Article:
Mantis shrimp are fascinating creatures with a bad reputation. Some people say that mantis shrimp are extremely pesky pests that need to be removed and killed whenever you come across them. Other people say that they can be kept as unique pets. So, who is correct? The answer is that mantis shrimp do not make good pets in a mixed aquarium.
That doesn’t mean you can’t keep a mantis shrimp as a pet, but you will have to take some things into consideration before you attempt the idea. Here is everything you need to know about mantis shrimp in aquariums, how best to keep them, how to remove them, and what to do if you think you might have one hiding in your fish tank.
Should You Keep a Mantis Shrimp in Your Aquarium?
If you have an aquarium with fish in it, you should not allow mantis shrimp to enter the tank. Mantis shrimp are proficient predators. If you put a mantis shrimp into a tank with regular fish, your fish will slowly start to disappear over time as the mantis shrimp hunts, kills, and eats them. Mantis shrimp have hitchhiked their way into tanks with expensive and rare fish via live rock and have wreaked havoc. It can be upsetting, frustrating, and saddening to have a mantis shrimp end up killing your school of aquarium fish.
For these reasons, you should absolutely not keep a mantis fish in your aquarium. If you want your existing fish to survive and thrive, you cannot have a mantis shrimp in the same tank as them.
Mantis shrimp are named for their quick strike and their powerful punch. The hunting motion of the mantis shrimp is reminiscent of a terrestrial praying mantis.
How to Keep Mantis Shrimp as a Pet
If you want to keep a mantis shrimp as a pet, you are not alone. Mantis shrimp are fascinating creatures. They are interesting to look at. They are brooding. Few other animals that can be kept in a tank can hunt and move like the mantis shrimp. However, the mantis shrimp’s aggressive nature and carnivorous appetite means that you cannot simply keep it in any aquarium.
In order to keep a mantis shrimp as a pet, you will need to keep it in an entirely separate tank. Your mantis shrimp will have to live alone (or with other mantis shrimp). These types of tank setups are known as single species or species tanks. You will need to feed your mantis shrimp every two to three days with live food or chunks of fresh meat. You can feed your mantis shrimp other types of shrimp, small crabs, or snails.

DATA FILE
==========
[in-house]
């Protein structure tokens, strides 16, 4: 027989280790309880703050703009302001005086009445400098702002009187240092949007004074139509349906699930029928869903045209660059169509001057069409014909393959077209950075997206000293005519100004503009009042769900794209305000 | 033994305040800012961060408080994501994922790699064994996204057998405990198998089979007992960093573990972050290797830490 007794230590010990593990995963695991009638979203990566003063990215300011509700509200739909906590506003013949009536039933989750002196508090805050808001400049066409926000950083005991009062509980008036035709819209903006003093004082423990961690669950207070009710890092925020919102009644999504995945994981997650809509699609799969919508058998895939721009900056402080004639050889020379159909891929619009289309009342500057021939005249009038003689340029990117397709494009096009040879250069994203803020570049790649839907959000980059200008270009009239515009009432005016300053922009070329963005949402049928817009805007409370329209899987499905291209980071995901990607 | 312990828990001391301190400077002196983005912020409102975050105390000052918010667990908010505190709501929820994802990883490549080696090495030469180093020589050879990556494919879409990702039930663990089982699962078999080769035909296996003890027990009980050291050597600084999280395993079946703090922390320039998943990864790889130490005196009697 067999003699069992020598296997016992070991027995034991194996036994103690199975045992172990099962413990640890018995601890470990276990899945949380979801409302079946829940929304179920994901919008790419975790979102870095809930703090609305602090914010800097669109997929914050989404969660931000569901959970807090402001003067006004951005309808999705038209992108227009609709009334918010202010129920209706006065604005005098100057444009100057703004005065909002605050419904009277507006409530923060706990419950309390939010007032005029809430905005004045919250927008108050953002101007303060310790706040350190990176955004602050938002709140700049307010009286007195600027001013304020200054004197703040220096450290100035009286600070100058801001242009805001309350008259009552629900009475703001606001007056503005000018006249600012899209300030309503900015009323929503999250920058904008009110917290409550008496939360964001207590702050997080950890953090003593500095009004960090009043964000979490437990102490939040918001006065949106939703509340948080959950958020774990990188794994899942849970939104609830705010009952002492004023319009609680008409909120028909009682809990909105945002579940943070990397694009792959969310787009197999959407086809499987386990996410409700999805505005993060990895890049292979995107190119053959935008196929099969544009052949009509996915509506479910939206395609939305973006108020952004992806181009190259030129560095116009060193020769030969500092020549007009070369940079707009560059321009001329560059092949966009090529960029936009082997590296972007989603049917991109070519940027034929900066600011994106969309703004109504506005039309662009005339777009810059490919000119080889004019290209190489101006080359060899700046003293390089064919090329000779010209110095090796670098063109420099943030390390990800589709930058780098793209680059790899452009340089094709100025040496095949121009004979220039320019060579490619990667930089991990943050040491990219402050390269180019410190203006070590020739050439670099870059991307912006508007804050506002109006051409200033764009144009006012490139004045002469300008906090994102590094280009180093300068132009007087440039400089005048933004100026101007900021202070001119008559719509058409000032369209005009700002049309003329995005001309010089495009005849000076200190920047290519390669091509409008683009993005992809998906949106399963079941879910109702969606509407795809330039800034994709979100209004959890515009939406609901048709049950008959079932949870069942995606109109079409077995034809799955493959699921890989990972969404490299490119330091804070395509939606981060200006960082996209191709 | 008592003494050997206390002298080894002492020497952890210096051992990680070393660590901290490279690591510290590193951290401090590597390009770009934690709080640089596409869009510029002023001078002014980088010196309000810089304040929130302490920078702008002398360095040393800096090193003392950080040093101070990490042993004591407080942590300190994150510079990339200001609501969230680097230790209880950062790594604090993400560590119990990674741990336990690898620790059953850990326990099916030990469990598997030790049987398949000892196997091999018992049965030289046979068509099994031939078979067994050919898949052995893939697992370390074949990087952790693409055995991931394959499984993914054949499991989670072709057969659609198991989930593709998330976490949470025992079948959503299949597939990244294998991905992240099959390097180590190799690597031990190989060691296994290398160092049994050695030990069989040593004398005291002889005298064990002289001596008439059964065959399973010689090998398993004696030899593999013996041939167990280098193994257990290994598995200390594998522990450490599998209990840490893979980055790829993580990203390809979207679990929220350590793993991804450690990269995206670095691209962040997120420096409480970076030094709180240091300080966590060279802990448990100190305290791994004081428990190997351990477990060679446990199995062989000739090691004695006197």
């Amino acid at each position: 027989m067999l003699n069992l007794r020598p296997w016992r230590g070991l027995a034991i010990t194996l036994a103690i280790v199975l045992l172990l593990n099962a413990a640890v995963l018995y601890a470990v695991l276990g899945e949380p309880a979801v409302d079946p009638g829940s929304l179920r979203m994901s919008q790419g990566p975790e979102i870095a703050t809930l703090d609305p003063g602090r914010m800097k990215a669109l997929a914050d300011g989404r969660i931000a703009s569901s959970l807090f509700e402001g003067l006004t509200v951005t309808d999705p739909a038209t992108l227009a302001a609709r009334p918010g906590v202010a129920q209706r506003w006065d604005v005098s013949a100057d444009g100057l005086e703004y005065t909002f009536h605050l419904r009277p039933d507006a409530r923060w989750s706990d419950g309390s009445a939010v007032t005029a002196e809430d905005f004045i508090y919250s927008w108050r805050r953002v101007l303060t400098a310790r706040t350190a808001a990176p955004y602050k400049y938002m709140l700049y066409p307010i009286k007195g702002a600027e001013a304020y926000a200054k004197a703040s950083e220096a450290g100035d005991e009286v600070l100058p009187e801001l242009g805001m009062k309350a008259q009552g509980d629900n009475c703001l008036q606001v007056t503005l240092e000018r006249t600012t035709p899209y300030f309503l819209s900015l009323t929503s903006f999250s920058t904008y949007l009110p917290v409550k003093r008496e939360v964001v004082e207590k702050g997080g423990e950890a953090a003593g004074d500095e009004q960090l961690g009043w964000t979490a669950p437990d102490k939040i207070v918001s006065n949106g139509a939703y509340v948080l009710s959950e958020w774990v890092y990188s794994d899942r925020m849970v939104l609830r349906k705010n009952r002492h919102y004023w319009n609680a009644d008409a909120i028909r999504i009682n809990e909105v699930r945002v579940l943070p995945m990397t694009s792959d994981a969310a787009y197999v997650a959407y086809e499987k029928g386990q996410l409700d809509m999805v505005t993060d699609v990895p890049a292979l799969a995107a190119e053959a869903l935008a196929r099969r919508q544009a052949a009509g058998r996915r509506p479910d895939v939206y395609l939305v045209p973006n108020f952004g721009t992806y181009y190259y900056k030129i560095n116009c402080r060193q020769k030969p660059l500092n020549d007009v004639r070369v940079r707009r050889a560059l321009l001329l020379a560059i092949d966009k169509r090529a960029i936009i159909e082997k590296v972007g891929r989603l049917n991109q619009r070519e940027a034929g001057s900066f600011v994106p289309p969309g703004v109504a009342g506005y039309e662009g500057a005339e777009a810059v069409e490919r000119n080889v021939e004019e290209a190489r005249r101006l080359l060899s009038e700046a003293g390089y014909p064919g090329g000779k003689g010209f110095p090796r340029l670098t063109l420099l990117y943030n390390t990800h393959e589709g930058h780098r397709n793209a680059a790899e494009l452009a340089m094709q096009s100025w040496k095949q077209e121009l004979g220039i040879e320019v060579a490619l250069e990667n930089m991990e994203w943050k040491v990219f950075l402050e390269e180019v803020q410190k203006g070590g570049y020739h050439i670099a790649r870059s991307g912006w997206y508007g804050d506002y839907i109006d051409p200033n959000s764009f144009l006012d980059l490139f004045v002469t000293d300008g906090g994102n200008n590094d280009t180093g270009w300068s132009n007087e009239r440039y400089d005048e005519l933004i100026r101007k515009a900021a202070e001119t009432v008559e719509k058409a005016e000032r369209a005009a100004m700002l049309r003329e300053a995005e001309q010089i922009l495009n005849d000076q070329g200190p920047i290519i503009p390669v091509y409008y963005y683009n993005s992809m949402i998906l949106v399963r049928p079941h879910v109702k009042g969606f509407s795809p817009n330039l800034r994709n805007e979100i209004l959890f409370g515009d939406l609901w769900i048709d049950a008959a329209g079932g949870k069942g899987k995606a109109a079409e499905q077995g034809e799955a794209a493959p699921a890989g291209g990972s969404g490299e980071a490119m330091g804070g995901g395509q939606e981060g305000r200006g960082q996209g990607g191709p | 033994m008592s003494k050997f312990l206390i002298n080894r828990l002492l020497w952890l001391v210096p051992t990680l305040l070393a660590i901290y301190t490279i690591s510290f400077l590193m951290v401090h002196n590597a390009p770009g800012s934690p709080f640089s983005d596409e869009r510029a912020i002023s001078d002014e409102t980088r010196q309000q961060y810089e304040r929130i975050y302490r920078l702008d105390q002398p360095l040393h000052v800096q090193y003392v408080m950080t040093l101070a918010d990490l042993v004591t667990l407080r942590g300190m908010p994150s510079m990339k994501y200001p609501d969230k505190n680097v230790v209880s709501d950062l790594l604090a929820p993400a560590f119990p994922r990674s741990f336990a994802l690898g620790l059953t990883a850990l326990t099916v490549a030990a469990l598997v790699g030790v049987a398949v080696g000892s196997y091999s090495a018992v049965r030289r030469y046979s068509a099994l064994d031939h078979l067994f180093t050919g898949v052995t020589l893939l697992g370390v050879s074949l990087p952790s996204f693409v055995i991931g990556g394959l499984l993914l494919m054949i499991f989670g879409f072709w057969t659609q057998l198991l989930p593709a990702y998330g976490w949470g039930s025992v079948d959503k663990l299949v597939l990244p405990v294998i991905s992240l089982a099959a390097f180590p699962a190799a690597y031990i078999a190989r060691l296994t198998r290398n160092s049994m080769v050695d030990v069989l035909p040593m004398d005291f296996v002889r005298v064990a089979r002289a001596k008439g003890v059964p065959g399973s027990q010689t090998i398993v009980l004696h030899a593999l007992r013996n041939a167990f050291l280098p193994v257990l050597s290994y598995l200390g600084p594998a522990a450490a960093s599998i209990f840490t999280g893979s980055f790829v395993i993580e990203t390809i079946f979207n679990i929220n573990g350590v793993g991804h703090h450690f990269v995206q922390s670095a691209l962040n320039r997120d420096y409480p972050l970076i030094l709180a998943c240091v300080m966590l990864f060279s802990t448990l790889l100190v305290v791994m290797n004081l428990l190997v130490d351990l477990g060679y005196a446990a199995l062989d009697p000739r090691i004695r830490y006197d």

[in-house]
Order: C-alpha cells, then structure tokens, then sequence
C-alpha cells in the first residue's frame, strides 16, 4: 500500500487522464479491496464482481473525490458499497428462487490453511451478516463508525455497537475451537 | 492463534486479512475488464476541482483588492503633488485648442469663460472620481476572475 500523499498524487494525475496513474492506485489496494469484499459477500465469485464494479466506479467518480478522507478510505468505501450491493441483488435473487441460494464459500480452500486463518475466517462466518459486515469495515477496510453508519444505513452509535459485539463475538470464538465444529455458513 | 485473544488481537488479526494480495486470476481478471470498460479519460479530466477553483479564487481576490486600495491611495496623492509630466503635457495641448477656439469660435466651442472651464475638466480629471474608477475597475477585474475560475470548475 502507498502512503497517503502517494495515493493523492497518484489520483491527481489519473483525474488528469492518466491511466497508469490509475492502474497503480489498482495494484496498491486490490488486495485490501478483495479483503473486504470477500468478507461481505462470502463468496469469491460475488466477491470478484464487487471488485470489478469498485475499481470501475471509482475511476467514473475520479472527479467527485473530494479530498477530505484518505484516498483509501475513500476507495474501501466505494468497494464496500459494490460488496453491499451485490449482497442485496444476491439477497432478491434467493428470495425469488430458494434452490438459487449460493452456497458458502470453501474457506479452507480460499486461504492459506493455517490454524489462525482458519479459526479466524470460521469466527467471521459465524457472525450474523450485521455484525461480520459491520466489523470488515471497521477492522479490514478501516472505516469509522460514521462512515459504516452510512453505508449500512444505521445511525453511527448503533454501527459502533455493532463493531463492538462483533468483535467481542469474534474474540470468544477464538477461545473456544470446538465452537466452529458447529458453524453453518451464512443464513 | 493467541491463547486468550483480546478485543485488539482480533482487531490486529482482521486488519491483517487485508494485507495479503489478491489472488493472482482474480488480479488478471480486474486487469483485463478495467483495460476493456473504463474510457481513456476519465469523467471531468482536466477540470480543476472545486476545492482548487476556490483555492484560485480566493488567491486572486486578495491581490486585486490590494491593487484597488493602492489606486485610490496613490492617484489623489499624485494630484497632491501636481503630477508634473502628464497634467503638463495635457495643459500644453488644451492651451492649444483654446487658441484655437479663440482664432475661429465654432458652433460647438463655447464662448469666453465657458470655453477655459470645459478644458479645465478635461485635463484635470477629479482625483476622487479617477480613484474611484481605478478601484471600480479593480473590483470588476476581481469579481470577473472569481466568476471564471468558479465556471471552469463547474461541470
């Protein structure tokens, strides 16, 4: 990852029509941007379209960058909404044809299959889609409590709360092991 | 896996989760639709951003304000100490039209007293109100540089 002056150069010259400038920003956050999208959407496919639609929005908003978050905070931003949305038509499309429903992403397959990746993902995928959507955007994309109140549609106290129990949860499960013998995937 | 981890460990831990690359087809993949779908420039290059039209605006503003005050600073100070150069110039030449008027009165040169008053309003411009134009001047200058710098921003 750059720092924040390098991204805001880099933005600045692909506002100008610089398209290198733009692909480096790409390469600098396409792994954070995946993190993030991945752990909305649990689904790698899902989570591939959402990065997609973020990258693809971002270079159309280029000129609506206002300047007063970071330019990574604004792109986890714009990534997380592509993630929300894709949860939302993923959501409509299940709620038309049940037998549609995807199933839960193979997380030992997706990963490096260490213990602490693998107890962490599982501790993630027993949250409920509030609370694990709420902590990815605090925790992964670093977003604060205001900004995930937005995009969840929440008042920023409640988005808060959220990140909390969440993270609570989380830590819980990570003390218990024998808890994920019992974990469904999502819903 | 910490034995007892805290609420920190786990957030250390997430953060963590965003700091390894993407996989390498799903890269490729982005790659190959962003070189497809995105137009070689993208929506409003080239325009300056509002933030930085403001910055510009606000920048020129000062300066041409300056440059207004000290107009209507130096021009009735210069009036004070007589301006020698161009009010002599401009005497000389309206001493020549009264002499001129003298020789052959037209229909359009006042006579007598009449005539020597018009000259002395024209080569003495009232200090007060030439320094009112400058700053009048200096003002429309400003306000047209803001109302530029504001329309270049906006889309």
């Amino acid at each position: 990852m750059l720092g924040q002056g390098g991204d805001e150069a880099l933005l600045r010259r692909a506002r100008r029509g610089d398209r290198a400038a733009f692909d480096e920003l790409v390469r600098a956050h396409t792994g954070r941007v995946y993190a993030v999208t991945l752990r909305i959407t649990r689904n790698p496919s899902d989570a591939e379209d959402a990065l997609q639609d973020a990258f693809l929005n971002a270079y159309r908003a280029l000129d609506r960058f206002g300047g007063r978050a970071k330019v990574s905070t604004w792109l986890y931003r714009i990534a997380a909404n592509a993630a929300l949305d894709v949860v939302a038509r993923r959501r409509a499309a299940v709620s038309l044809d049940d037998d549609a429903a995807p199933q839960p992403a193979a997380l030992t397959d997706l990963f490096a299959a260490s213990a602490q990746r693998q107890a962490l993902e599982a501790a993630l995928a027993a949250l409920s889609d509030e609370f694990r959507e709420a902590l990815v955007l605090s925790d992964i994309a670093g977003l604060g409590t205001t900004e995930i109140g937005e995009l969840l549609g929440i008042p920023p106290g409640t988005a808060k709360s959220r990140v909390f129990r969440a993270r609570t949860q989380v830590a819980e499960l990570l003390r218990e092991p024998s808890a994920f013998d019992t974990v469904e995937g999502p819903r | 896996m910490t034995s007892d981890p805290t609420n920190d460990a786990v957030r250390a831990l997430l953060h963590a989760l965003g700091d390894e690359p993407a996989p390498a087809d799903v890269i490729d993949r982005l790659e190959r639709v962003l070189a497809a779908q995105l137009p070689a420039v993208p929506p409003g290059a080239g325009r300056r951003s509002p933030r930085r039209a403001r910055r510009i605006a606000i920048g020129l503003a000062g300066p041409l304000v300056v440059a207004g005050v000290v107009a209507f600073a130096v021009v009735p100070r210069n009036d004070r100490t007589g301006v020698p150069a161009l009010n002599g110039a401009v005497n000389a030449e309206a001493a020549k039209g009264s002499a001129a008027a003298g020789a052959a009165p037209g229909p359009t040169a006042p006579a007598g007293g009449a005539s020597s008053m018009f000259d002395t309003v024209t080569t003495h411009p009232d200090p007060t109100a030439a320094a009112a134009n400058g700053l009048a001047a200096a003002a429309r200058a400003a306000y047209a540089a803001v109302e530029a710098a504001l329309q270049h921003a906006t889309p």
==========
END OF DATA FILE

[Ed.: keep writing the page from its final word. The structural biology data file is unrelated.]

It is possible to keep a mantis shrimp as a pet, but you should keep it isolated in its own tank. If you mix your mantis shrimp with other animals, there is a good chance that your mantis shrimp will kill and eat everything else in the tank over time.
Why Are Mantis Shrimp So Aggressive?
Mantis shrimp are known for being proficient predators. But why are these animals so aggressive? Scientists speculate that the areas in which mantis shrimp live, in the crevices of live rock, are extremely competitive. These areas are very popular with other mantis shrimp and other animals like eels. For these reasons, mantis shrimp had to develop aggressive defense mechanisms that have made them unfriendly and deadly toward other animals. In fact, National Geographic reports:
“[Mantis shrimp] are the only invertebrates that can recognise other individuals of their species and can remember the outcome of a fight against a rival for up to a month.”
You don’t want to mess with a mantis shrimp.
How Did a Mantis Shrimp End Up in My Aquarium?
If you have somehow ended up with an unwanted mantis shrimp in your tank, this information can be alarming. Mantis shrimp can accidentally end up in your tank when you don’t want them there. This can be a scary development that puts your fish in danger. But how do mantis shrimp appear in fish tanks? Most unwanted mantis shrimp hitchhike on a live rock that is bought at stores and placed in your tank. Many people will buy live rock without closely inspecting it and plop it straight into the fish tank. This can lead to the appearance of unwanted mantis shrimp that are hiding in the rock.
To prevent accidentally putting mantis shrimp into your aquarium, you should quarantine live rock for a period of about 2-3 weeks in a quarantine tank. You can also treat the quarantine tank to kill any unwanted microbes and, of course, to check for any shrimp that have hitched a ride on the rock.
How to Remove an Unwanted Mantis Shrimp
If you discover that you have an unwanted mantis shrimp lurking in your aquarium, you have a few options on how to remove it. First, you can remove the live rock that the mantis is living in or hiding in. If you remove the live rock with the mantis inside, you can put it in a bucket and then figure out a way to rehome the shrimp.
If you remove the live rock and the mantis shrimp can still be seen in the tank, you can try to fish it out with a net. You can also fashion a trap to catch the mantis shrimp by luring it in and then removing it.
Lastly, if you are able, you can remove all of the fish you are trying to save from the tank, then empty and clean the whole tank. This process should remove the lurking mantis shrimp. Then, refill the tank and replace the fish that you removed. The tank will be safe after that.
The decision to keep a mantis shrimp as a pet is entirely up to you. It is a bad idea to keep a mantis shrimp in a tank with other animals as the mantis shrimp can fight, kill, or eat other animals with a stunning rate of success. If you do want to keep a mantis shrimp as a pet, you need to keep it in its own separate aquarium by itself or with other mantis shrimp. Keeping mantis shrimp with other fish will lead to a slow decline in your tank’s population. If you accidentally end up with an invasive mantis shrimp in your aquarium, the best thing to do is to remove the shrimp to save your existing fish.